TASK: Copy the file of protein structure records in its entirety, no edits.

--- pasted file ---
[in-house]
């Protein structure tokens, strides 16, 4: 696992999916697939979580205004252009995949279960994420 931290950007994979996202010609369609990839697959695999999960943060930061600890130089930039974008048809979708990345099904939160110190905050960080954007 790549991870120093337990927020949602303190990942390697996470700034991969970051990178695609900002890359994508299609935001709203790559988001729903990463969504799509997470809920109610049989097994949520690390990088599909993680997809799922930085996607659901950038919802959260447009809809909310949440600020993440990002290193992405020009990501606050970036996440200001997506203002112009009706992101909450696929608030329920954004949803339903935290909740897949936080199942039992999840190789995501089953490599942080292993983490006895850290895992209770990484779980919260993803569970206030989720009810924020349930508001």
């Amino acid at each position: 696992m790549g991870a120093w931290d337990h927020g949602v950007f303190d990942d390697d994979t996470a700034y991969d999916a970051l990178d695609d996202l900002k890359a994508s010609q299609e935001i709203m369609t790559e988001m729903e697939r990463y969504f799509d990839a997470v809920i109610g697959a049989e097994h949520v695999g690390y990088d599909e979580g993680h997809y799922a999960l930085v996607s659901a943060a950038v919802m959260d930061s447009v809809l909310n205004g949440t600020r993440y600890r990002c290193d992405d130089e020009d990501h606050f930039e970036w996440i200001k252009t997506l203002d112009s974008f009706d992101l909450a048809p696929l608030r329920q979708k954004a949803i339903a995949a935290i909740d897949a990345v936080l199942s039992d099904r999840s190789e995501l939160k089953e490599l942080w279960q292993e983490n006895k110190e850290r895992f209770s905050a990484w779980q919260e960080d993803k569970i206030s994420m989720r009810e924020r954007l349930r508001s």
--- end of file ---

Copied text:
[in-house]
């Protein structure tokens, strides 16, 4: 696992999916697939979580205004252009995949279960994420 931290950007994979996202010609369609990839697959695999999960943060930061600890130089930039974008048809979708990345099904939160110190905050960080954007 790549991870120093337990927020949602303190990942390697996470700034991969970051990178695609900002890359994508299609935001709203790559988001729903990463969504799509997470809920109610049989097994949520690390990088599909993680997809799922930085996607659901950038919802959260447009809809909310949440600020993440990002290193992405020009990501606050970036996440200001997506203002112009009706992101909450696929608030329920954004949803339903935290909740897949936080199942039992999840190789995501089953490599942080292993983490006895850290895992209770990484779980919260993803569970206030989720009810924020349930508001």
């Amino acid at each position: 696992m790549g991870a120093w931290d337990h927020g949602v950007f303190d990942d390697d994979t996470a700034y991969d999916a970051l990178d695609d996202l900002k890359a994508s010609q299609e935001i709203m369609t790559e988001m729903e697939r990463y969504f799509d990839a997470v809920i109610g697959a049989e097994h949520v695999g690390y990088d599909e979580g993680h997809y799922a999960l930085v996607s659901a943060a950038v919802m959260d930061s447009v809809l909310n205004g949440t600020r993440y600890r990002c290193d992405d130089e020009d990501h606050f930039e970036w996440i200001k252009t997506l203002d112009s974008f009706d992101l909450a048809p696929l608030r329920q979708k954004a949803i339903a995949a935290i909740d897949a990345v936080l199942s039992d099904r999840s190789e995501l939160k089953e490599l942080w279960q292993e983490n006895k110190e850290r895992f209770s905050a990484w779980q919260e960080d993803k569970i206030s994420m989720r009810e924020r954007l349930r508001s």